The Phase II project involved a significant refinement and increased understanding of the region’s geologic storage potential through the collective efforts of the team of geologic experts from each of the region’s nine states. The regional mapping and delineation of geologic sequestration potential was led by Ohio Division Geological Survey, as well as Kentucky Geological Survey - University of Kentucky, Indiana Geological Survey, Maryland Geological Survey, New Jersey Geological Survey, New York State Museum Institute, Pennsylvania Geological Survey, Rutgers University, West Virginia Geological Survey, and Western Michigan University.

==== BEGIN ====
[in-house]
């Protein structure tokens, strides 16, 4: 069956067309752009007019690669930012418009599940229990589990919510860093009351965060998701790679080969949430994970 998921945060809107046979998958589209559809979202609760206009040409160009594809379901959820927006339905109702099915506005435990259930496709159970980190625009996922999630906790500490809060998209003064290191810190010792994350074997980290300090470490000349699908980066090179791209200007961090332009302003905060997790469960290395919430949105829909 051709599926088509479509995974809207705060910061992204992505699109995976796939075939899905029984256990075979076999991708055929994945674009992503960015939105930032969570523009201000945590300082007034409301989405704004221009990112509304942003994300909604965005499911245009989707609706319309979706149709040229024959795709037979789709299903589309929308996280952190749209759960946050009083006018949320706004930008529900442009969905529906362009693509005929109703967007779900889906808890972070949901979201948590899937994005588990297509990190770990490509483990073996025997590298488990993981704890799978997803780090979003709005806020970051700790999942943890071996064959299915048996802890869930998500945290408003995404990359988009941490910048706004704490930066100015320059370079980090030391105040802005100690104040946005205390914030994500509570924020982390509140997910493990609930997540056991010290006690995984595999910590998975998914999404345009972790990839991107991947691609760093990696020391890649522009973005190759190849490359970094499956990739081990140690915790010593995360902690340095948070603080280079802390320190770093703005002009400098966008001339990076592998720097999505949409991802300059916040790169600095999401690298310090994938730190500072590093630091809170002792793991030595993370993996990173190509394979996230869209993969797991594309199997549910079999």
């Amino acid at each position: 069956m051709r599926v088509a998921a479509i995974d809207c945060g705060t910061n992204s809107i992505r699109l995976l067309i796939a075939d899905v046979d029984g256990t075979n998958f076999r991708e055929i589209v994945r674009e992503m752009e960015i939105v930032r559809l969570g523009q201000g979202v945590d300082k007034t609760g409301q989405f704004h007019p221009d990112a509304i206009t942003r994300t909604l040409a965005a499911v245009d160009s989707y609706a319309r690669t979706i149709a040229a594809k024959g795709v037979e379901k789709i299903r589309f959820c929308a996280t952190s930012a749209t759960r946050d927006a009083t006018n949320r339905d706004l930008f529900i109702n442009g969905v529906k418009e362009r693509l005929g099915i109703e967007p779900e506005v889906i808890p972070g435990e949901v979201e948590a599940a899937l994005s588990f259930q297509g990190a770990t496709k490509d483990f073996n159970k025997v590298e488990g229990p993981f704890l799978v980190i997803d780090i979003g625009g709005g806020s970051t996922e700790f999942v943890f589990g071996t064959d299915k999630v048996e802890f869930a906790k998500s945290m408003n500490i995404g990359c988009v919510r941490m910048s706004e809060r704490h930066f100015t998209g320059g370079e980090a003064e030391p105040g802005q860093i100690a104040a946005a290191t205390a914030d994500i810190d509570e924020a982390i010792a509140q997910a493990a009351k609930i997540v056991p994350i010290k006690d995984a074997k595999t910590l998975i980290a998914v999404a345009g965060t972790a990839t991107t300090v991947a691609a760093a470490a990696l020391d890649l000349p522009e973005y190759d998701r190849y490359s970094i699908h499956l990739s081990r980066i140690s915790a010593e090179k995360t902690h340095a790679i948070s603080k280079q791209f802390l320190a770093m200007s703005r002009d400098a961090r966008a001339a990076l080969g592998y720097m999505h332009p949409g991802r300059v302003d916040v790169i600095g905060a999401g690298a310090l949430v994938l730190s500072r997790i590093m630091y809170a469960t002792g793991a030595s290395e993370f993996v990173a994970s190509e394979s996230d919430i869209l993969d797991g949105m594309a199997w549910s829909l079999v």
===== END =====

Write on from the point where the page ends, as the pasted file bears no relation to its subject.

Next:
The MRCSP geology team conducted regional characterization of the following geologic formations: Upper Cambrian/Mount Simon Sandstone; Middle Silurian-Middle Devonian (MSDS) units; oil and gas/enhanced oil recovery fields; Middle and Upper Devonian shales; and unmineable coal beds/enhanced coalbed methane recovery. Refinement of earlier Phase I estimates of regional storage capacity in the MRCSP’s deep geologic formations further confirmed the potential for storing at least a century’s worth of carbon dioxide emissions from all the region’s major sources of carbon dioxide. While saline formations have the greatest sequestration capacity, the geologic characterization work also underscored opportunities for enhanced oil recovery and storage in the region. Further study would provide a greater understanding of how to optimize production and storage operations, as well as staging of carbon dioxide sources. A summary report and five topical reports documenting the results of these efforts are now available for viewing here: